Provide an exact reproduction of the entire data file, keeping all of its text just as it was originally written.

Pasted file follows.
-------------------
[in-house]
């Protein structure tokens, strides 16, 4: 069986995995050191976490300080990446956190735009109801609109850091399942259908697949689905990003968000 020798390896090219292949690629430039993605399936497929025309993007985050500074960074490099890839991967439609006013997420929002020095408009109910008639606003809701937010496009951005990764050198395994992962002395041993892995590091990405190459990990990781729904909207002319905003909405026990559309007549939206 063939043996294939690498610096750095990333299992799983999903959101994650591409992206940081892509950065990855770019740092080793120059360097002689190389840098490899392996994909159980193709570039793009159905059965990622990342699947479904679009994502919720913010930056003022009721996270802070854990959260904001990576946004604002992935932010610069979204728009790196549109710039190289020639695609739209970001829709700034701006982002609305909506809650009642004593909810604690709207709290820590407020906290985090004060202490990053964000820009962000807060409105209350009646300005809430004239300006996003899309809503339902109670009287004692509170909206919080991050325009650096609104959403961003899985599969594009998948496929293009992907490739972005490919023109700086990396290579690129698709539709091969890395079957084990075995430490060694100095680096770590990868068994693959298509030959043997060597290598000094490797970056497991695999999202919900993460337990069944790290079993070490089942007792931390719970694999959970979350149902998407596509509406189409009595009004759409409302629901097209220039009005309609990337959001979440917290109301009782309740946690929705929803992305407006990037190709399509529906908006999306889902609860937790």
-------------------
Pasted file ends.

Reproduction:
[in-house]
């Protein structure tokens, strides 16, 4: 069986995995050191976490300080990446956190735009109801609109850091399942259908697949689905990003968000 020798390896090219292949690629430039993605399936497929025309993007985050500074960074490099890839991967439609006013997420929002020095408009109910008639606003809701937010496009951005990764050198395994992962002395041993892995590091990405190459990990990781729904909207002319905003909405026990559309007549939206 063939043996294939690498610096750095990333299992799983999903959101994650591409992206940081892509950065990855770019740092080793120059360097002689190389840098490899392996994909159980193709570039793009159905059965990622990342699947479904679009994502919720913010930056003022009721996270802070854990959260904001990576946004604002992935932010610069979204728009790196549109710039190289020639695609739209970001829709700034701006982002609305909506809650009642004593909810604690709207709290820590407020906290985090004060202490990053964000820009962000807060409105209350009646300005809430004239300006996003899309809503339902109670009287004692509170909206919080991050325009650096609104959403961003899985599969594009998948496929293009992907490739972005490919023109700086990396290579690129698709539709091969890395079957084990075995430490060694100095680096770590990868068994693959298509030959043997060597290598000094490797970056497991695999999202919900993460337990069944790290079993070490089942007792931390719970694999959970979350149902998407596509509406189409009595009004759409409302629901097209220039009005309609990337959001979440917290109301009782309740946690929705929803992305407006990037190709399509529906908006999306889902609860937790």